Around the same time, I came across the writings of the Rt. Rev. Jack Spong.  On a summer road trip to Alaska in 2001 with my best friend from back home, I read Spong's book, Rescuing the Bible from Fundamentalism: A Bishop Rethinks the Meaning of Scripture.  In this book and a dozen others, Spong lays out a vision for what theology might look like if we take the Bible seriously rather than literally.  Of course, few of my classmates affirmed this kind of thinking or believing, and none of our professors would have endorsed it.  But for me personally, as I was struggling to reconcile what I was learning about the Bible with what I believed about God, salvation, ethics, and the church, Spong was tremendously helpful to me.  On page 24 of this book, Spong writes,  "A literal Bible presents me with far more problems than assets.  It offers me a God I cannot respect, much less worship; a deity whose needs and prejudices are at least as large as my own.  I meet in the literal understanding of Scripture a God who is simply not viable, and what the mind cannot believe, the heart can never finally adore."

So, that's my story.  Now I'd like to hear from you.  Please share in the comments below, or on Facebook or Twitter, what book(s) changed your life at OBU!


  1. Although it wasn't a required text for any class, we had a year of chapel services based on Dietrich Bonhoeffer's The Cost of Discipleship. I can say it changed my life in that it changed my outlook on what discipleship really means. I was struggling with several issues I had with popular bible interpretation, and this book really opened my eyes to what discipleship really should look like to us as Christians.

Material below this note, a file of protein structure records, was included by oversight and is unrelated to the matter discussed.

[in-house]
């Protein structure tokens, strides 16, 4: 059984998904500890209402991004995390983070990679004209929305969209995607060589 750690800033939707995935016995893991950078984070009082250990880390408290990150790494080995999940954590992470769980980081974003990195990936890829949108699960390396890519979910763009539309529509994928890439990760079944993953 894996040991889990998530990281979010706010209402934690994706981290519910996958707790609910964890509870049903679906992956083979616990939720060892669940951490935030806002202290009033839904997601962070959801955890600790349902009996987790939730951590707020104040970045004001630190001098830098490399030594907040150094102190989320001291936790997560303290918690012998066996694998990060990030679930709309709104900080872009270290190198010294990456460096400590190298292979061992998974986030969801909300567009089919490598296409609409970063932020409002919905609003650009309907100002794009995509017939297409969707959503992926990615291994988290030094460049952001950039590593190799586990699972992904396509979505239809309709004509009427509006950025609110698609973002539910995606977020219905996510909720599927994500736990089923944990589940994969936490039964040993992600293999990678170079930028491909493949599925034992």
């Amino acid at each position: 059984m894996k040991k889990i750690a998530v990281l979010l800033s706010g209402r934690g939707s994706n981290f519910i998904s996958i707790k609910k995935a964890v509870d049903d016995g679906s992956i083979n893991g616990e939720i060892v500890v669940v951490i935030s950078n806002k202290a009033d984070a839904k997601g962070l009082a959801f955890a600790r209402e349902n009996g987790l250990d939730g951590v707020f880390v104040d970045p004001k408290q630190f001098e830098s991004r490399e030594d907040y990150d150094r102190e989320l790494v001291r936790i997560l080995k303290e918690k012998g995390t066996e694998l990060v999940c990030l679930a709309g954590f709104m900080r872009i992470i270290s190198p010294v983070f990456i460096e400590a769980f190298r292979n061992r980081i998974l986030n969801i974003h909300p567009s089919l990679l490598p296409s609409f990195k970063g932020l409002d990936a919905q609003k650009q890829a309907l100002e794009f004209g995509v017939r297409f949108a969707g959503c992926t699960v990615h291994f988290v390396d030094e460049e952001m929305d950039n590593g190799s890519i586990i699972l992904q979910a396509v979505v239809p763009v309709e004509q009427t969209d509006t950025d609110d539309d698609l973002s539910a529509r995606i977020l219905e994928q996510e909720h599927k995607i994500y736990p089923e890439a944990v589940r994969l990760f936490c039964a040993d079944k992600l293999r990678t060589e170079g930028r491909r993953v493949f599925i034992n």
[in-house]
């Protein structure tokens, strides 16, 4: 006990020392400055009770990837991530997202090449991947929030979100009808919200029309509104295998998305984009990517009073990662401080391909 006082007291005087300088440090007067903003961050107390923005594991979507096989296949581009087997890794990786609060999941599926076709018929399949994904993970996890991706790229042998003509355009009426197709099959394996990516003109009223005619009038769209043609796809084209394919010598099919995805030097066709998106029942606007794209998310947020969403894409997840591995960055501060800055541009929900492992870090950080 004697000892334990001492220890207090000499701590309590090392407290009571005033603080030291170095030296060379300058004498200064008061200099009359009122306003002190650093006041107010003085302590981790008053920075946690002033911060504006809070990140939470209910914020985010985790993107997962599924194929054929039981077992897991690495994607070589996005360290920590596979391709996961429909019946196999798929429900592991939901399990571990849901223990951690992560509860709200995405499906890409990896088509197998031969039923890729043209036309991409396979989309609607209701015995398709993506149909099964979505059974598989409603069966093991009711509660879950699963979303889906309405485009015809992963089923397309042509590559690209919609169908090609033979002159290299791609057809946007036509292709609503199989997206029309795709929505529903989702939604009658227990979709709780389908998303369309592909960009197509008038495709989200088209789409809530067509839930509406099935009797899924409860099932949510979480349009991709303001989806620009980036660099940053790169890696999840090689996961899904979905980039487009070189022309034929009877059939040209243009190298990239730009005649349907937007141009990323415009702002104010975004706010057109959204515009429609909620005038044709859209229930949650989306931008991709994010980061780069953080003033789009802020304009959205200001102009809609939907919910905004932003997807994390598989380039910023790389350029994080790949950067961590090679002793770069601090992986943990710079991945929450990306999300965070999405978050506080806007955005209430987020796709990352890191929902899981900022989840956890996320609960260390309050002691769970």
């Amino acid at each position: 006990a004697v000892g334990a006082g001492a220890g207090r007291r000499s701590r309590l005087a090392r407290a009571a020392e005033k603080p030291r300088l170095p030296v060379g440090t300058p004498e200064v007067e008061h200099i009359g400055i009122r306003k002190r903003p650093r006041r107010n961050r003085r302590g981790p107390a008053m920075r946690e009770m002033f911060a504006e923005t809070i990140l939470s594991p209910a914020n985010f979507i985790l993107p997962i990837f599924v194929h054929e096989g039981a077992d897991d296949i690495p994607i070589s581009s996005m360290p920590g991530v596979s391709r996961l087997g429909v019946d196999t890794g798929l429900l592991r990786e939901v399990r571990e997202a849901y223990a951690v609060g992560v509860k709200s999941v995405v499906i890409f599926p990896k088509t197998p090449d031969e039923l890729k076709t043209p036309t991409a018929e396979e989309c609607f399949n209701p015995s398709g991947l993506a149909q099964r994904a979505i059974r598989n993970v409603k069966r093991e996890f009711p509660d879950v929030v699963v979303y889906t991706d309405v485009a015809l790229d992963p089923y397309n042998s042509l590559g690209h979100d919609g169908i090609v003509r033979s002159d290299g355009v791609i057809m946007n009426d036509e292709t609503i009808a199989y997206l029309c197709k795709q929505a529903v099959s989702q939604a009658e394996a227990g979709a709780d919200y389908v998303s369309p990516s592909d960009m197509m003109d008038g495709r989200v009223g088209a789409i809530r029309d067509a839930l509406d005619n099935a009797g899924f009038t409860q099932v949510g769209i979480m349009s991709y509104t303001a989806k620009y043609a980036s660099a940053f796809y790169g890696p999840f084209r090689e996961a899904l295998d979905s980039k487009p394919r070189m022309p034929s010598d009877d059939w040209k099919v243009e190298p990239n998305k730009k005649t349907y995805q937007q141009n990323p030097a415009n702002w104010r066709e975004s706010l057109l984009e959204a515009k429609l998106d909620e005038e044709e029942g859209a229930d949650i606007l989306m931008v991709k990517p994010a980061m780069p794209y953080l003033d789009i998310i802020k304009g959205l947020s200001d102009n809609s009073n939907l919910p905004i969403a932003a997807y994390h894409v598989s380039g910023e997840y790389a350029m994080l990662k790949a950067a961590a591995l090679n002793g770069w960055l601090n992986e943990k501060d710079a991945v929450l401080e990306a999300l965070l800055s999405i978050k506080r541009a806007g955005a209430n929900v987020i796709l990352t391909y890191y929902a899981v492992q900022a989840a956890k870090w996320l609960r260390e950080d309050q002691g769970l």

2. While at OBU, I think the books that most changed my life are Frankenstein by Mary Shelley, Beloved by Toni Morrison, Interpreter of Maladies by Jhumpa Lahiri, and Beginning Theory: An Introduction to Literary and Cultural Theory by Peter Barry.

  3. Books I read outside of class while at OBU that changed my monistry. Brothers We Are Not Profesionals by John Piper and Why I Preach That The Bible Is Literaly True by WA Criswell. None of the class readings inspired me.

  4. The New Testament and the People of God, by N. T. Wright; Texts of Terror, by Phyllis Trible; The Historical Jesus, John Dominic Crossan; Fundamentalism and American Culture, George Marsden; and Character in Crisis: A Fresh Approach to the Wisdom Literature of the Old Testament.

    Those are just a few. As you can tell, OBU was a formative time for me.

    1. Great list. I read all of those except the Marsden. But I did read his Soul of the American University: From Protestant Establishment to Established Nonbelief later. In NT studies, I mostly remember reading commentaries, which are more technical than thrilling. But I read some really great books on the OT. I try not to say anything that might implicate anyone through guilt by association, but a certain OT prof assigned fantastic books in all his classes.